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Anglican Church of the Good Shepherd

ANGLICAN CHURCH OF THE GOOD SHEPHERD
Charlestown, NH
Historical Worship Services at The Fort at No. 4
Morning Prayer services (1662 Prayer Book) at 11:30 a.m. each Sunday from May until October

Services according to mid-eighteenth century Church of England usage are held Sundays at the Fort at No. 4 in Charlestown, New Hampshire, during the summer and fall. Sermons will be drawn from the Great Homilies of the Elizabethan period, which were preached throughout the 17th and 18th centuries and occasionally later.

The Anglican Church of the Good Shepherd collaborates with the Fort at No. 4 to hold Morning Prayer following the order of worship used during the 17th and 18th centuries, using the 1662 Book of Common Prayer.

For more information about the schedule of activities at the fort see The Fort at No. 4 .

Photos of the Revolutionary War Encampment 2012

ReadyforMPFortNo4.jpg

The Morning Prayer service is ready to begin.

 

The parson's wife enjoys the sun.

The parson's wife enjoys the sun.

Meditation before the Morning Prayer service.

Meditation before the Morning Prayer service.

 

Parson Moody rings the bell as a call to worship.

Parson Moody rings the bell as a call to worship.

Visitors pose with Parson Moody and his wife after the service.

  Images from our Morning Prayer Service on Rogation Sunday, 2014, at the Fort at No. 4 in Charlestown, NH
2013 Photos

 

Hastings House Entrance

Enter the Fort through the Admissions building and you will be directed to Morning Prayer services in the Hastings House.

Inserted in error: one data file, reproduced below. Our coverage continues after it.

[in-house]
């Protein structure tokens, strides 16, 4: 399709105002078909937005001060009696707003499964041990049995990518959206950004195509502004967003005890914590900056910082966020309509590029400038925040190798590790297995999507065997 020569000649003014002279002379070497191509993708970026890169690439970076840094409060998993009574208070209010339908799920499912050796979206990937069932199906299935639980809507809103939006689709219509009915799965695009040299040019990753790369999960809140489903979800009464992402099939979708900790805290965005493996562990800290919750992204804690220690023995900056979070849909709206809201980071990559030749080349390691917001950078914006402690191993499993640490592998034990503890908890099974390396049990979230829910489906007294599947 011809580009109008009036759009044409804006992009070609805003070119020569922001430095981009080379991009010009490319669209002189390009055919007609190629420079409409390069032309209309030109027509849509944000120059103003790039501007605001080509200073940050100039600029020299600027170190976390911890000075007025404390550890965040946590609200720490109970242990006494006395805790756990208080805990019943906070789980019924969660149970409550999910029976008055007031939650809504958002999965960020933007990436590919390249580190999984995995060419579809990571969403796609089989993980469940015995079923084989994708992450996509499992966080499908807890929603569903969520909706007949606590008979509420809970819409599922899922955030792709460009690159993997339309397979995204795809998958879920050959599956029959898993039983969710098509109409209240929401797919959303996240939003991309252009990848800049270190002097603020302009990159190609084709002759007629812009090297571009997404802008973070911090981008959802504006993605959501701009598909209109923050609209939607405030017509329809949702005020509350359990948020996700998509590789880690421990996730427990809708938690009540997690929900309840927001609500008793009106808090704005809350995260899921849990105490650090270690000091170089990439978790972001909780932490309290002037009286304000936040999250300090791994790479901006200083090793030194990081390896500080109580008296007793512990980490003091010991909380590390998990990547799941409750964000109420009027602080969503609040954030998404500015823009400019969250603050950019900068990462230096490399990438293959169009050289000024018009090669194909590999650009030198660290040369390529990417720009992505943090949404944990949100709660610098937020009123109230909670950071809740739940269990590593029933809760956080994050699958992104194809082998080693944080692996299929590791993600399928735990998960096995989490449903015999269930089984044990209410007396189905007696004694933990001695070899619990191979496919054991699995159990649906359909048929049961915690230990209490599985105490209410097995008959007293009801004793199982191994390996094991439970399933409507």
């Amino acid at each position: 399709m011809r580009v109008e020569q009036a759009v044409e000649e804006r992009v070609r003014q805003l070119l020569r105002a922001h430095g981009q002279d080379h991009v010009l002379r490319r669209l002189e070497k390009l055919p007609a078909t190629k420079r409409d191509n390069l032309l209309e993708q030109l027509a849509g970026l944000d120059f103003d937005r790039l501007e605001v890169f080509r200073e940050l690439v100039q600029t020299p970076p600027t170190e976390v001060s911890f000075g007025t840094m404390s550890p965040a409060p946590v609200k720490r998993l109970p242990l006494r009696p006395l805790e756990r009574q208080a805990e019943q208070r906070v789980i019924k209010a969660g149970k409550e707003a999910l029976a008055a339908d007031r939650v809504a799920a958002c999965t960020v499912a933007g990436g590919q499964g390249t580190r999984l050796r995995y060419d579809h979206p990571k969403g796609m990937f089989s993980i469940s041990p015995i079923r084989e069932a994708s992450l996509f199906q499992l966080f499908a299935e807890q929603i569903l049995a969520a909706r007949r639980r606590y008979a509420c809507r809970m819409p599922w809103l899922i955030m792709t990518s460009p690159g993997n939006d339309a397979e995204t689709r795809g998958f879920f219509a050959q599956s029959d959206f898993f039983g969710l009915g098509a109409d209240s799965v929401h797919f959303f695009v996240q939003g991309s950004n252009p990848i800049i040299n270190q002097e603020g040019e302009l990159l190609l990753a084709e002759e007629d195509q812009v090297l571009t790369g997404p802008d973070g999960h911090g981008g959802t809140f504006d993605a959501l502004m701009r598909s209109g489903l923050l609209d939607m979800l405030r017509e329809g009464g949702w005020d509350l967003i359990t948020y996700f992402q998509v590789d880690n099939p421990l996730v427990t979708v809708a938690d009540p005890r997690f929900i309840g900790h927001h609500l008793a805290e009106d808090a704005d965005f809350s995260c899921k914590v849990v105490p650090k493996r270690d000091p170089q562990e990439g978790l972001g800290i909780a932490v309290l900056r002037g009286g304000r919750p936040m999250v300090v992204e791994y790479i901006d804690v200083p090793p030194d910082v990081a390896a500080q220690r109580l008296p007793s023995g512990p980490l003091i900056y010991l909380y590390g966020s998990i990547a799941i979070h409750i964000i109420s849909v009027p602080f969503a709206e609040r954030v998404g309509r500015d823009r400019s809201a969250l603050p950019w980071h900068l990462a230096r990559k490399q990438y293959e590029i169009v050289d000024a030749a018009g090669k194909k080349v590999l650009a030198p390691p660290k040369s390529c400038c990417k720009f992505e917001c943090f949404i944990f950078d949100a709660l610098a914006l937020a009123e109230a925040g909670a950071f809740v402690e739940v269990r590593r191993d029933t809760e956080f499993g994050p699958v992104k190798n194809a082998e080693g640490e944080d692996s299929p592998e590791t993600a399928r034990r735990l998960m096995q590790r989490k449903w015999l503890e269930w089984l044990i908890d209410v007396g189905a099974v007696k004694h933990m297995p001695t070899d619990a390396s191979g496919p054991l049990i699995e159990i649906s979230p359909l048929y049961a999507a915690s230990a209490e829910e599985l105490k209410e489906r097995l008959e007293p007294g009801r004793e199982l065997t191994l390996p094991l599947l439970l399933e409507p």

The Rev. Mr. David Moody from the Anglican Church of the Good Shepherd in Charlestown will be conducting the services.

Deacon David conducts the Morning Prayer services in period costume.

Hastings House serves as the chapel for services.   The simple altar at the Morning Prayer service.
                                                                                                                                 The altar and worship area at Fort No. 4. set for Morning Prayer.
Deacon Moody  

In the 17th and 18th centuries before the American Revolution, the Church of England prospered in the colonies as it enjoyed the advantage of being the established, state-supported church. In the northeast, churches of note were Trinity Church in New York, Old North Church and King's Chapel in Boston, and St. John's Church in Portsmouth, New Hampshire.

The Church of England was founded when Henry VIII broke with the Roman Catholic Church because the pope refused to annul his marriage to Catherine of Aragon. The king merely intended to supplant the pope as head of the English Church—not to remodel it along the lines wanted by Protestant reformers. Some reforms did take place under Henry's successors but not to the extent that the Puritans would have liked. In many ways the Church of England continued to bear a close resemblance to the Church of Rome. In the 18th century, theology was also strongly influenced by Eastern Orthodoxy. Like Roman Catholicism and Orthodoxy, Anglicanism has a liturgical religious tradition. Public worship follows a formal devotional regimen as well as observation of saints' days and other holy days. In modern Anglican churches, worship services range from a simple Protestant style to elaborate Catholic ceremonial.

Read more about the history of the fort.
The Fort at No. 4  

Stockade Fencing

The impressive stockade fencing surrounding the fort.

http://www.goodshepherdanglican.org